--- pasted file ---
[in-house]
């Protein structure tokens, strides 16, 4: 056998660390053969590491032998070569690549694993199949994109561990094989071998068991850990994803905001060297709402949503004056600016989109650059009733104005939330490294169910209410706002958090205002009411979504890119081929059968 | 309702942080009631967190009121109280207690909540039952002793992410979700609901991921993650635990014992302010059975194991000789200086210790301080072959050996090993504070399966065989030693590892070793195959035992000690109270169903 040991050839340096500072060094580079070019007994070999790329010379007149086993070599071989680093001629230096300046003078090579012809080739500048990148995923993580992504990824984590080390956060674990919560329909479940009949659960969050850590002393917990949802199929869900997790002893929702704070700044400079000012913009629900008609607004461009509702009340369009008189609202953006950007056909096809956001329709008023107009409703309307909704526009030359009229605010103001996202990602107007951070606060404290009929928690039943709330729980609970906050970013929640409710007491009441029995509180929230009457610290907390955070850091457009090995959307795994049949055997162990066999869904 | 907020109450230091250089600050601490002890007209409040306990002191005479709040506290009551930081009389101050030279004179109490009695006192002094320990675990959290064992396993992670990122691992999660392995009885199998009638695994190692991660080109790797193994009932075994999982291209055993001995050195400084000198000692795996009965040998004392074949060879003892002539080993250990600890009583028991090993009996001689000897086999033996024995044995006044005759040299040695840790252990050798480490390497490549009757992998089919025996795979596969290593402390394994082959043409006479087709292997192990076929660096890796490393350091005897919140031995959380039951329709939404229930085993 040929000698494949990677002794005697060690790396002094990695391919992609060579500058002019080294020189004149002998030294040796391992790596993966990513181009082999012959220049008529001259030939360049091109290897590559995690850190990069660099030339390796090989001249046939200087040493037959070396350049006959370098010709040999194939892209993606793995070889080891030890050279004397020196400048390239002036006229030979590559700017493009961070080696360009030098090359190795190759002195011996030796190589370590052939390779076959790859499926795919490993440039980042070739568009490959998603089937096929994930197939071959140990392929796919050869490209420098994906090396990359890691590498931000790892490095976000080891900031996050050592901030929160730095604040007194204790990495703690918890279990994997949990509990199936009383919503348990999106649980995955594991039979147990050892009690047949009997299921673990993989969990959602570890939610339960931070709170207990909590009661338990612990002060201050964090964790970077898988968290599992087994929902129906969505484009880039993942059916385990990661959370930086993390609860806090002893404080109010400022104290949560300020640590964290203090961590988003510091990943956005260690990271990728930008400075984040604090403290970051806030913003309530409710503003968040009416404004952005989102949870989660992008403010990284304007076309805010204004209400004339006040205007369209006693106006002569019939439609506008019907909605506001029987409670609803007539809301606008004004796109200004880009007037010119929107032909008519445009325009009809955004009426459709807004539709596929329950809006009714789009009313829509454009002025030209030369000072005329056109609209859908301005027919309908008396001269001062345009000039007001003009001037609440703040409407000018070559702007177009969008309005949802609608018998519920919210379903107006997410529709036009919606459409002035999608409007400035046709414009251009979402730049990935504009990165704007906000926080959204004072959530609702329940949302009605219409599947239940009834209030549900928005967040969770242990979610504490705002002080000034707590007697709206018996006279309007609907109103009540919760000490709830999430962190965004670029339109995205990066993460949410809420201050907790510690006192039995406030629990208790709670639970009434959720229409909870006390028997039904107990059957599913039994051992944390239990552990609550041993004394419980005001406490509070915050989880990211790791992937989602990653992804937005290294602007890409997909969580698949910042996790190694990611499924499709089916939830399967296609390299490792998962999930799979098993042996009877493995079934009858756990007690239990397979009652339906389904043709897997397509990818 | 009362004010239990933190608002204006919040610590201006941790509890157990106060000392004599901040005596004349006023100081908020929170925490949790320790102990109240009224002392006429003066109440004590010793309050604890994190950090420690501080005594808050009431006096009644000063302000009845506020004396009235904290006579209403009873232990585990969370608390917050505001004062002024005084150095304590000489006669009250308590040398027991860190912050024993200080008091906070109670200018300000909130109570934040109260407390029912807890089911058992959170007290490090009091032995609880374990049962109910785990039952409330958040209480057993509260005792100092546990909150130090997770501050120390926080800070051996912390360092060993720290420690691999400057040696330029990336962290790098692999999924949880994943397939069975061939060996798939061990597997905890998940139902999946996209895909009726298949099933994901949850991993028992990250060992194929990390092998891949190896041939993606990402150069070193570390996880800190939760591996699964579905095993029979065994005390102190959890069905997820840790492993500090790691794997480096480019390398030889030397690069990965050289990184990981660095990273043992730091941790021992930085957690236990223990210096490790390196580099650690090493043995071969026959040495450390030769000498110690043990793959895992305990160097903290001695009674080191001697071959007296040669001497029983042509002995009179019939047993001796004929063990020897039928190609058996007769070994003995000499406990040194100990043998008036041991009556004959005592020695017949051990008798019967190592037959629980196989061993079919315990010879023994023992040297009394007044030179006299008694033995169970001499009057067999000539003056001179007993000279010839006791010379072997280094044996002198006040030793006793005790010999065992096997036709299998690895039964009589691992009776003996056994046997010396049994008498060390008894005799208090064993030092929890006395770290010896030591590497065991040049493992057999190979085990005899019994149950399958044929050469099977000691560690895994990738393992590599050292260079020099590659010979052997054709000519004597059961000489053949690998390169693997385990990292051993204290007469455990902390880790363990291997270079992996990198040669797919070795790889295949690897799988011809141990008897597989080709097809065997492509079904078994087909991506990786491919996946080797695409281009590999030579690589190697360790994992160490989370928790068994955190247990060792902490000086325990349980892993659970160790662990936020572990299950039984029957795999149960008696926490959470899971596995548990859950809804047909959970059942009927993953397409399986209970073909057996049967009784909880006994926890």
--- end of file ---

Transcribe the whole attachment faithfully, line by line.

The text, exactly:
[in-house]
């Protein structure tokens, strides 16, 4: 056998660390053969590491032998070569690549694993199949994109561990094989071998068991850990994803905001060297709402949503004056600016989109650059009733104005939330490294169910209410706002958090205002009411979504890119081929059968 | 309702942080009631967190009121109280207690909540039952002793992410979700609901991921993650635990014992302010059975194991000789200086210790301080072959050996090993504070399966065989030693590892070793195959035992000690109270169903 040991050839340096500072060094580079070019007994070999790329010379007149086993070599071989680093001629230096300046003078090579012809080739500048990148995923993580992504990824984590080390956060674990919560329909479940009949659960969050850590002393917990949802199929869900997790002893929702704070700044400079000012913009629900008609607004461009509702009340369009008189609202953006950007056909096809956001329709008023107009409703309307909704526009030359009229605010103001996202990602107007951070606060404290009929928690039943709330729980609970906050970013929640409710007491009441029995509180929230009457610290907390955070850091457009090995959307795994049949055997162990066999869904 | 907020109450230091250089600050601490002890007209409040306990002191005479709040506290009551930081009389101050030279004179109490009695006192002094320990675990959290064992396993992670990122691992999660392995009885199998009638695994190692991660080109790797193994009932075994999982291209055993001995050195400084000198000692795996009965040998004392074949060879003892002539080993250990600890009583028991090993009996001689000897086999033996024995044995006044005759040299040695840790252990050798480490390497490549009757992998089919025996795979596969290593402390394994082959043409006479087709292997192990076929660096890796490393350091005897919140031995959380039951329709939404229930085993 040929000698494949990677002794005697060690790396002094990695391919992609060579500058002019080294020189004149002998030294040796391992790596993966990513181009082999012959220049008529001259030939360049091109290897590559995690850190990069660099030339390796090989001249046939200087040493037959070396350049006959370098010709040999194939892209993606793995070889080891030890050279004397020196400048390239002036006229030979590559700017493009961070080696360009030098090359190795190759002195011996030796190589370590052939390779076959790859499926795919490993440039980042070739568009490959998603089937096929994930197939071959140990392929796919050869490209420098994906090396990359890691590498931000790892490095976000080891900031996050050592901030929160730095604040007194204790990495703690918890279990994997949990509990199936009383919503348990999106649980995955594991039979147990050892009690047949009997299921673990993989969990959602570890939610339960931070709170207990909590009661338990612990002060201050964090964790970077898988968290599992087994929902129906969505484009880039993942059916385990990661959370930086993390609860806090002893404080109010400022104290949560300020640590964290203090961590988003510091990943956005260690990271990728930008400075984040604090403290970051806030913003309530409710503003968040009416404004952005989102949870989660992008403010990284304007076309805010204004209400004339006040205007369209006693106006002569019939439609506008019907909605506001029987409670609803007539809301606008004004796109200004880009007037010119929107032909008519445009325009009809955004009426459709807004539709596929329950809006009714789009009313829509454009002025030209030369000072005329056109609209859908301005027919309908008396001269001062345009000039007001003009001037609440703040409407000018070559702007177009969008309005949802609608018998519920919210379903107006997410529709036009919606459409002035999608409007400035046709414009251009979402730049990935504009990165704007906000926080959204004072959530609702329940949302009605219409599947239940009834209030549900928005967040969770242990979610504490705002002080000034707590007697709206018996006279309007609907109103009540919760000490709830999430962190965004670029339109995205990066993460949410809420201050907790510690006192039995406030629990208790709670639970009434959720229409909870006390028997039904107990059957599913039994051992944390239990552990609550041993004394419980005001406490509070915050989880990211790791992937989602990653992804937005290294602007890409997909969580698949910042996790190694990611499924499709089916939830399967296609390299490792998962999930799979098993042996009877493995079934009858756990007690239990397979009652339906389904043709897997397509990818 | 009362004010239990933190608002204006919040610590201006941790509890157990106060000392004599901040005596004349006023100081908020929170925490949790320790102990109240009224002392006429003066109440004590010793309050604890994190950090420690501080005594808050009431006096009644000063302000009845506020004396009235904290006579209403009873232990585990969370608390917050505001004062002024005084150095304590000489006669009250308590040398027991860190912050024993200080008091906070109670200018300000909130109570934040109260407390029912807890089911058992959170007290490090009091032995609880374990049962109910785990039952409330958040209480057993509260005792100092546990909150130090997770501050120390926080800070051996912390360092060993720290420690691999400057040696330029990336962290790098692999999924949880994943397939069975061939060996798939061990597997905890998940139902999946996209895909009726298949099933994901949850991993028992990250060992194929990390092998891949190896041939993606990402150069070193570390996880800190939760591996699964579905095993029979065994005390102190959890069905997820840790492993500090790691794997480096480019390398030889030397690069990965050289990184990981660095990273043992730091941790021992930085957690236990223990210096490790390196580099650690090493043995071969026959040495450390030769000498110690043990793959895992305990160097903290001695009674080191001697071959007296040669001497029983042509002995009179019939047993001796004929063990020897039928190609058996007769070994003995000499406990040194100990043998008036041991009556004959005592020695017949051990008798019967190592037959629980196989061993079919315990010879023994023992040297009394007044030179006299008694033995169970001499009057067999000539003056001179007993000279010839006791010379072997280094044996002198006040030793006793005790010999065992096997036709299998690895039964009589691992009776003996056994046997010396049994008498060390008894005799208090064993030092929890006395770290010896030591590497065991040049493992057999190979085990005899019994149950399958044929050469099977000691560690895994990738393992590599050292260079020099590659010979052997054709000519004597059961000489053949690998390169693997385990990292051993204290007469455990902390880790363990291997270079992996990198040669797919070795790889295949690897799988011809141990008897597989080709097809065997492509079904078994087909991506990786491919996946080797695409281009590999030579690589190697360790994992160490989370928790068994955190247990060792902490000086325990349980892993659970160790662990936020572990299950039984029957795999149960008696926490959470899971596995548990859950809804047909959970059942009927993953397409399986209970073909057996049967009784909880006994926890």